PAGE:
I grant you, the lack of drama would not have made good television – boring even – but so much in political activism is exactly that. Unfortunately I have enough grey hair to tell everyone that I am old enough to remember the Thatcher premiership and the upheaval caused by the protests against the Community Charge, more popularly known as the Poll Tax. The largest of these demonstrations had an estimated 200,000 people marching to Trafalgar Square, a figure not surpassed until the people voiced their opposition to the Iraq war. It was not these demonstrations, however, that ended Margaret Thatcher’s leadership of the Conservative Party. Among voters Thatcher was never as popular, as an individual, as her party and had the second lowest approval rating of any post-war Prime Minister up to that time. By September 1990, the Labour Party had a substantial lead in the opinion polls. The Conservative Party grandees decided if they were to win the next General Election then Thatcher had to be replaced. Although the leadership was contested in public view, it was behind the scenes negotiations that led to the realisation that Thatcher had insufficient support among her fellow MPs to continue, and her eventual withdrawal from the contest. The new leader, John Major, needed something to improve his party’s ratings in the opinion polls, and the quickest and easiest way to do that was to abolish the poll tax.
Activism of any kind needs two types of people: the flamboyant publicists and their opposite, quiet behind-the-scenes diplomats. Public demonstrations are needed to gain awareness, public support even, as like-minded people hear about an issue that has the potential to affect them and they take an interest. If you want action, however, then more often than not, it is the persuasive powers of the diplomats among those seeking change that will win the day by obtaining an agreement to act by those with the power to do so. In the end the Board of Supervisors voted six votes to five in favour of introducing a nudity ban. The Neighborhood Services Committee meeting could have been the beginning of a 15-day blitz to persuade any supervisor that showed willing to listen to either change their vote or to abstain. They only needed one to do so.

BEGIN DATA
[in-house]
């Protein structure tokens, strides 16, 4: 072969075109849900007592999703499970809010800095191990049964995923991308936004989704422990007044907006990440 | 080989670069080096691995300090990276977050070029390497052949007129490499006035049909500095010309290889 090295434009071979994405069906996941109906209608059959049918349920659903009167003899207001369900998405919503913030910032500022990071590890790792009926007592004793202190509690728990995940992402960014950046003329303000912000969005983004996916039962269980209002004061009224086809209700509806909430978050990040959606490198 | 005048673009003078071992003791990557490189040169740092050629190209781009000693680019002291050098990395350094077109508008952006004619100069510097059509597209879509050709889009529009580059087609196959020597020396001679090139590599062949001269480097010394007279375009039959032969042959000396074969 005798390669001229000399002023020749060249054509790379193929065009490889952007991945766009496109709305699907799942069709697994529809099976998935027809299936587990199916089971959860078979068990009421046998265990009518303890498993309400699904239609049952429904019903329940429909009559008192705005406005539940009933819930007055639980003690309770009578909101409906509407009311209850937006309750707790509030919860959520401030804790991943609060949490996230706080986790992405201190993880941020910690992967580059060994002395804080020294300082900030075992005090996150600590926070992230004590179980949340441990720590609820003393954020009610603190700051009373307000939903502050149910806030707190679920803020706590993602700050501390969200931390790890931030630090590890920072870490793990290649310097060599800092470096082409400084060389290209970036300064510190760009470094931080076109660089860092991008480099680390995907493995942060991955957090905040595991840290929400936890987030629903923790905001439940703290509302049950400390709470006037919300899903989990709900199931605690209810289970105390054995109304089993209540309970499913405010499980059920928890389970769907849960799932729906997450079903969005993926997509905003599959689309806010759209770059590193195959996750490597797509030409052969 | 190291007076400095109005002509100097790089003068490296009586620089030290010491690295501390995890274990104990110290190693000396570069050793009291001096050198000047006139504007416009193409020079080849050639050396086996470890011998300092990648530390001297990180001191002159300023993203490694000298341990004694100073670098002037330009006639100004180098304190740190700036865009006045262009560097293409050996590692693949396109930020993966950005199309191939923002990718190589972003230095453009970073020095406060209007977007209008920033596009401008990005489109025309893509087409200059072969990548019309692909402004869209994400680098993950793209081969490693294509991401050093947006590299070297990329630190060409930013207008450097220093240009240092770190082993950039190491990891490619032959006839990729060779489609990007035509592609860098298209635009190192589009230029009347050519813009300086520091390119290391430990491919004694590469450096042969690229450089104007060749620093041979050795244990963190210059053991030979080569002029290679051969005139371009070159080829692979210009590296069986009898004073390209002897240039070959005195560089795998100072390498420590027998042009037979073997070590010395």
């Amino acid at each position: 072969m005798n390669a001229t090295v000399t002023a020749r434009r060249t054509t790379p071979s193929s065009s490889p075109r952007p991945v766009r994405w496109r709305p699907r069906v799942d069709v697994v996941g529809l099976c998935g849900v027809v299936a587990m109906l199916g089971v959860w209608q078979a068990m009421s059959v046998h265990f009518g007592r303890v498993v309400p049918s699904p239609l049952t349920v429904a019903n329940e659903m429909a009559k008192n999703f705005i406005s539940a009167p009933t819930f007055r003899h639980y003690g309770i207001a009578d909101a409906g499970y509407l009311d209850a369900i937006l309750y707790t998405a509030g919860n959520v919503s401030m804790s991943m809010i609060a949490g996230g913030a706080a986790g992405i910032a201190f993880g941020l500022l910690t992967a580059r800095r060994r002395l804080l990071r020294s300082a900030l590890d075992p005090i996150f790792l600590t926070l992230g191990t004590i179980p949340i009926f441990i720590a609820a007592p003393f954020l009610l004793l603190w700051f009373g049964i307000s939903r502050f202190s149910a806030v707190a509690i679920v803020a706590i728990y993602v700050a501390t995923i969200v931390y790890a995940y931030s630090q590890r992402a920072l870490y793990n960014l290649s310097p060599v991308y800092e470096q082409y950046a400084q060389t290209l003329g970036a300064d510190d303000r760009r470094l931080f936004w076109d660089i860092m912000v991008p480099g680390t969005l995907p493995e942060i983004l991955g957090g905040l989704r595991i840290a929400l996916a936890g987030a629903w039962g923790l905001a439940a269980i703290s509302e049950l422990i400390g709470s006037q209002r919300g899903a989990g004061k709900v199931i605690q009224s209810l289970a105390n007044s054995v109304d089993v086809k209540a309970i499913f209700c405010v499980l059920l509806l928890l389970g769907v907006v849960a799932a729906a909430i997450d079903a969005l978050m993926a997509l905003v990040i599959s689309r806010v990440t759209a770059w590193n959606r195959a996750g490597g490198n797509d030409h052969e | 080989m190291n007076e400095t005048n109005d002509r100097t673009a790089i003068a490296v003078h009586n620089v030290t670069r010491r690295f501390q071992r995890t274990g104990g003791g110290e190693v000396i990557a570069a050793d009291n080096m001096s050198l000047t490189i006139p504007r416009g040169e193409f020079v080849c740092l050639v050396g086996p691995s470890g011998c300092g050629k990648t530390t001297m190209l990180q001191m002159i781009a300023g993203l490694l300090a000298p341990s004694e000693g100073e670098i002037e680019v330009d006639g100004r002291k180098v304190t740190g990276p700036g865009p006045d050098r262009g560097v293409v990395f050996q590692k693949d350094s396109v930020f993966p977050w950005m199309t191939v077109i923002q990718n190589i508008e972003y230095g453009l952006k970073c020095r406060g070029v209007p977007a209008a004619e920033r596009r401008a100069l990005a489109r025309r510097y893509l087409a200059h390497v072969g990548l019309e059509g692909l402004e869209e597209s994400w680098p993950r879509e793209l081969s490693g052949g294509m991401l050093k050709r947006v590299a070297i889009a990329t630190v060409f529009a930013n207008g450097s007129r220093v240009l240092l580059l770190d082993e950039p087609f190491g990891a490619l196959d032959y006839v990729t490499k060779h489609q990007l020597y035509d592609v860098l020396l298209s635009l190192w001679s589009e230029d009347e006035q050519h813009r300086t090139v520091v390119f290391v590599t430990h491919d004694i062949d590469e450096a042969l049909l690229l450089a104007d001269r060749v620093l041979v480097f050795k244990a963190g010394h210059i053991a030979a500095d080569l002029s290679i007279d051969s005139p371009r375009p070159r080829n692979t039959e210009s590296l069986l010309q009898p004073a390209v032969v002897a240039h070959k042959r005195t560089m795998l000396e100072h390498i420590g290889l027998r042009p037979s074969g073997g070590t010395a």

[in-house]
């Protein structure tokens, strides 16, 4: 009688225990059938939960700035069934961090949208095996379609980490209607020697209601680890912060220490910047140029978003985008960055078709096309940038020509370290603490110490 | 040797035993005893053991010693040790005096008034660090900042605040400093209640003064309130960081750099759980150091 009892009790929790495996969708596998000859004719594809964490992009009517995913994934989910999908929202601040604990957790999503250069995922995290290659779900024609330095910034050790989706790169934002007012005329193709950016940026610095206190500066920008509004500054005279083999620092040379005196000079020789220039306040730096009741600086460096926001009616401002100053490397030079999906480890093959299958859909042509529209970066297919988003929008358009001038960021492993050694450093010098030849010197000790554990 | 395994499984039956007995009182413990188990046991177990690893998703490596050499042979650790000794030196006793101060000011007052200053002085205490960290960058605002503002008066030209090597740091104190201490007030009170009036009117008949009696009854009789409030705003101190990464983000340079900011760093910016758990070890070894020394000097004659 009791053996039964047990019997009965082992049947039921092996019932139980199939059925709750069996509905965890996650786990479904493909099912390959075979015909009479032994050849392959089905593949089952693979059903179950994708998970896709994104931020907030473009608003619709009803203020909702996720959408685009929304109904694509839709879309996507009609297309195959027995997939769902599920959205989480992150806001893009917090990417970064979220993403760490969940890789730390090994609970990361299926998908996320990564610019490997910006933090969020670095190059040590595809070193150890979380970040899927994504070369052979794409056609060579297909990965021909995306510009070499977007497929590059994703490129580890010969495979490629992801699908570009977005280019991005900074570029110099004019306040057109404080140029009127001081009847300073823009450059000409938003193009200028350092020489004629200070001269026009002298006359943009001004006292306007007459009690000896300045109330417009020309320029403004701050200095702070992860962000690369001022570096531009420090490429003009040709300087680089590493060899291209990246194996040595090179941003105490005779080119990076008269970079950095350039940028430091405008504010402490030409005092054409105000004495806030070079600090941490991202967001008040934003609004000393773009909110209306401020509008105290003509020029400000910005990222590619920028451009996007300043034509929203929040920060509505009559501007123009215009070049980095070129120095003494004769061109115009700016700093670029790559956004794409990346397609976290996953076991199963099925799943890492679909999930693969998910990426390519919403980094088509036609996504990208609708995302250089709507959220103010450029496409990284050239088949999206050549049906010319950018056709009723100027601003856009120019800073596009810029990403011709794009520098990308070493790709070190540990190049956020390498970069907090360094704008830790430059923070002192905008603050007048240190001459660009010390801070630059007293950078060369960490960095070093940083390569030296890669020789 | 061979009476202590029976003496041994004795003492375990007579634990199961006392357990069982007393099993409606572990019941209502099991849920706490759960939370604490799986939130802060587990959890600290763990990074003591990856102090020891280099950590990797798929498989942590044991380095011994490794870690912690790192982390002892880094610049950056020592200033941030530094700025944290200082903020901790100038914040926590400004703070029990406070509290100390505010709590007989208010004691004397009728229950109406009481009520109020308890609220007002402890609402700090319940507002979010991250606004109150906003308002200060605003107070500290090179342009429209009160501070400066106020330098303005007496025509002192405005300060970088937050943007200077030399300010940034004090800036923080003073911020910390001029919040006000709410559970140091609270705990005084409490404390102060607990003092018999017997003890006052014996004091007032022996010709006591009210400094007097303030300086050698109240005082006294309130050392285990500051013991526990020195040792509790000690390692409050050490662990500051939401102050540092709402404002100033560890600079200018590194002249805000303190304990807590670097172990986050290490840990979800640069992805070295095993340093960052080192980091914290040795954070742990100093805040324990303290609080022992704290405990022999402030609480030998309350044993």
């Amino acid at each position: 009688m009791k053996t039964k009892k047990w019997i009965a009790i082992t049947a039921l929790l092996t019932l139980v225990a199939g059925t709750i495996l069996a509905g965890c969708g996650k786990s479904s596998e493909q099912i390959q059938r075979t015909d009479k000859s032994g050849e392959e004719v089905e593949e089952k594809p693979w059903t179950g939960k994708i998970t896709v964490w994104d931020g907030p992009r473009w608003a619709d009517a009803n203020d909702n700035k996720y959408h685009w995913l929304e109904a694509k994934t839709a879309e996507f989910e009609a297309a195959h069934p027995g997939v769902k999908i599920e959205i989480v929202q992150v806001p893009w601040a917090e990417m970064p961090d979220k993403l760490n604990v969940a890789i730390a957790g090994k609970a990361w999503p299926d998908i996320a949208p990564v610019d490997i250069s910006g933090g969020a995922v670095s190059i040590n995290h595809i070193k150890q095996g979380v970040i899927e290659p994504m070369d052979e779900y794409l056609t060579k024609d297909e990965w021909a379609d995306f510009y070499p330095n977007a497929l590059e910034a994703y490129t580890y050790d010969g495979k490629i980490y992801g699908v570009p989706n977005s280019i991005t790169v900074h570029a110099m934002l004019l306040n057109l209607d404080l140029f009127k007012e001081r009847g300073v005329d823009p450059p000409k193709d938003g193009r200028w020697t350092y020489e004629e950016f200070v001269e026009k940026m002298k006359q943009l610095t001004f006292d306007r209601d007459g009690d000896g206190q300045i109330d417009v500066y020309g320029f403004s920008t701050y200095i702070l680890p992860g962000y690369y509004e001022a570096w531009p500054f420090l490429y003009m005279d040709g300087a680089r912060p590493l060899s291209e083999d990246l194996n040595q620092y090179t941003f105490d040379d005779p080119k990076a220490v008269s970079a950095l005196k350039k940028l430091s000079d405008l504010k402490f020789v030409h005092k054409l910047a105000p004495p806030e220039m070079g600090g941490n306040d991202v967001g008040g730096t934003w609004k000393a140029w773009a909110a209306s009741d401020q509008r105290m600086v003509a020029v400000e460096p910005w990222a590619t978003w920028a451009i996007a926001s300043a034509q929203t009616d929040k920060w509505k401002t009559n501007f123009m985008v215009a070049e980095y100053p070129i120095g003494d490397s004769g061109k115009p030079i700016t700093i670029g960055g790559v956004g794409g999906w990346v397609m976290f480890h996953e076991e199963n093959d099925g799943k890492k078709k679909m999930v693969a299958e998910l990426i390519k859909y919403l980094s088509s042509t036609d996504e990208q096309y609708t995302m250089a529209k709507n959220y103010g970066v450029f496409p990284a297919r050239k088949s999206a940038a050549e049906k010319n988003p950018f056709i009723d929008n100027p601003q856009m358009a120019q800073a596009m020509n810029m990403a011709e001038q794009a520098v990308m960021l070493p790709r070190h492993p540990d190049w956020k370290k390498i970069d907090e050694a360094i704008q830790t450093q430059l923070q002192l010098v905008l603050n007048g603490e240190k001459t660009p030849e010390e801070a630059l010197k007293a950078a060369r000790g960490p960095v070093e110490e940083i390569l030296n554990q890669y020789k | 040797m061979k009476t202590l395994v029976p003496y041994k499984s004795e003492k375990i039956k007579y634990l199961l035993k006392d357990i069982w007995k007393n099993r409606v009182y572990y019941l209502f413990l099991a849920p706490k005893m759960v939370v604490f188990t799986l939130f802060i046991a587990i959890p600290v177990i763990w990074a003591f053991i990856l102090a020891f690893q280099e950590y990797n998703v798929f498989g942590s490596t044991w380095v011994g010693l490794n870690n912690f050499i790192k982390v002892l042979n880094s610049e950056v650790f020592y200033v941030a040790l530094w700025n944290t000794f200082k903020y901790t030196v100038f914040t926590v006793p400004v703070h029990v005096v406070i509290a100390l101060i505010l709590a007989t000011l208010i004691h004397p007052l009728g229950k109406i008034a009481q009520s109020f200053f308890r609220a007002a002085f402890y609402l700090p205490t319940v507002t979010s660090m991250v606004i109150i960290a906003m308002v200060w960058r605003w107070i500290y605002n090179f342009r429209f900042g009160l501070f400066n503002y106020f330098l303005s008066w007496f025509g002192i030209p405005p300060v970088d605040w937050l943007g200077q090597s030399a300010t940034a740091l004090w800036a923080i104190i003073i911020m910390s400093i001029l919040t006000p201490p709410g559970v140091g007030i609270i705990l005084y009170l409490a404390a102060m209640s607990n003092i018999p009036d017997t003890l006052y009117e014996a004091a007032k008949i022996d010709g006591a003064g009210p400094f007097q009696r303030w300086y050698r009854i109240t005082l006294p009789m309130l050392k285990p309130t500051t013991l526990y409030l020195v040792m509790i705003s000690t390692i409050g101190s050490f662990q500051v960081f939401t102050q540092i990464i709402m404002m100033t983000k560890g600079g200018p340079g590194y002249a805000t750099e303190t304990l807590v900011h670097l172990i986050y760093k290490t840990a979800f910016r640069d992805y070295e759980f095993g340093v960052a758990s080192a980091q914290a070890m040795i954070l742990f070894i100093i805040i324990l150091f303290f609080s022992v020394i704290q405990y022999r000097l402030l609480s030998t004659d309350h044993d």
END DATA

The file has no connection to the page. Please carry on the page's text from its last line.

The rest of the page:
While the actions of Gypsy Taub may have gained even more publicity for the campaign, in my view it was not what was needed at that point. What was needed was the quiet diplomat to begin breaking down the barriers with cold logic. This, I’m sure however, is just a battle, the war is still to be won. My sincere hope is that more diplomats get on board and begin to win friends among San Francisco’s Board of Supervisors.